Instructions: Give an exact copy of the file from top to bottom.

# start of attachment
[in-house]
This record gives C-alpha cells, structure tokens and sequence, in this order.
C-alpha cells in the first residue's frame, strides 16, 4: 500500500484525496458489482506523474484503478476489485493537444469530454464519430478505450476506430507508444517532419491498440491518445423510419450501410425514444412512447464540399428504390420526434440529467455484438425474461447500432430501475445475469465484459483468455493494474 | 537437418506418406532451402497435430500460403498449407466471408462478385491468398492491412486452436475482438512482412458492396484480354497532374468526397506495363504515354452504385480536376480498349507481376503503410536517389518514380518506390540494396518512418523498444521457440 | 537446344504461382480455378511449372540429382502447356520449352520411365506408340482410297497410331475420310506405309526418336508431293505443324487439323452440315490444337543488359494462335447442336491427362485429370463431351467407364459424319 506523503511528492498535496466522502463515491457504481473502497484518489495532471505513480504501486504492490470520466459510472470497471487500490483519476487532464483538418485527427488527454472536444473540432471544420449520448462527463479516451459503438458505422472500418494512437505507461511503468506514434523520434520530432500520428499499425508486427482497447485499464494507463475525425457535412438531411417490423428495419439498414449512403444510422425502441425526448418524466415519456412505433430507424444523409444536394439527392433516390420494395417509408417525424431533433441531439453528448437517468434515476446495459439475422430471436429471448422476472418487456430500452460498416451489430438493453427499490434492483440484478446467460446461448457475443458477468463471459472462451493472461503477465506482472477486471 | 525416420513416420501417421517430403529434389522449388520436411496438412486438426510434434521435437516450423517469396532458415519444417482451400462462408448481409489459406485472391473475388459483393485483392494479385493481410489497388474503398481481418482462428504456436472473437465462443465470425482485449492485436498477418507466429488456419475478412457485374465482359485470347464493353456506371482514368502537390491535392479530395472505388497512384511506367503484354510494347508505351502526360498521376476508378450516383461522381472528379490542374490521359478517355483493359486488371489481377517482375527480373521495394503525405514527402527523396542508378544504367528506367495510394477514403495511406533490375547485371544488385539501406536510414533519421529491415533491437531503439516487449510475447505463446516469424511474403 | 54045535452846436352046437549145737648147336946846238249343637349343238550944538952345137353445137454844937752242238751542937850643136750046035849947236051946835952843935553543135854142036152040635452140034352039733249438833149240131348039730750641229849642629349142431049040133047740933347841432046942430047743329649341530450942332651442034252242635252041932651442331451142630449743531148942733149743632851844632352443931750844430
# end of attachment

[in-house]
This record gives C-alpha cells, structure tokens and sequence, in this order.
C-alpha cells in the first residue's frame, strides 16, 4: 500500500484525496458489482506523474484503478476489485493537444469530454464519430478505450476506430507508444517532419491498440491518445423510419450501410425514444412512447464540399428504390420526434440529467455484438425474461447500432430501475445475469465484459483468455493494474 | 537437418506418406532451402497435430500460403498449407466471408462478385491468398492491412486452436475482438512482412458492396484480354497532374468526397506495363504515354452504385480536376480498349507481376503503410536517389518514380518506390540494396518512418523498444521457440 | 537446344504461382480455378511449372540429382502447356520449352520411365506408340482410297497410331475420310506405309526418336508431293505443324487439323452440315490444337543488359494462335447442336491427362485429370463431351467407364459424319 506523503511528492498535496466522502463515491457504481473502497484518489495532471505513480504501486504492490470520466459510472470497471487500490483519476487532464483538418485527427488527454472536444473540432471544420449520448462527463479516451459503438458505422472500418494512437505507461511503468506514434523520434520530432500520428499499425508486427482497447485499464494507463475525425457535412438531411417490423428495419439498414449512403444510422425502441425526448418524466415519456412505433430507424444523409444536394439527392433516390420494395417509408417525424431533433441531439453528448437517468434515476446495459439475422430471436429471448422476472418487456430500452460498416451489430438493453427499490434492483440484478446467460446461448457475443458477468463471459472462451493472461503477465506482472477486471 | 525416420513416420501417421517430403529434389522449388520436411496438412486438426510434434521435437516450423517469396532458415519444417482451400462462408448481409489459406485472391473475388459483393485483392494479385493481410489497388474503398481481418482462428504456436472473437465462443465470425482485449492485436498477418507466429488456419475478412457485374465482359485470347464493353456506371482514368502537390491535392479530395472505388497512384511506367503484354510494347508505351502526360498521376476508378450516383461522381472528379490542374490521359478517355483493359486488371489481377517482375527480373521495394503525405514527402527523396542508378544504367528506367495510394477514403495511406533490375547485371544488385539501406536510414533519421529491415533491437531503439516487449510475447505463446516469424511474403 | 54045535452846436352046437549145737648147336946846238249343637349343238550944538952345137353445137454844937752242238751542937850643136750046035849947236051946835952843935553543135854142036152040635452140034352039733249438833149240131348039730750641229849642629349142431049040133047740933347841432046942430047743329649341530450942332651442034252242635252041932651442331451142630449743531148942733149743632851844632352443931750844430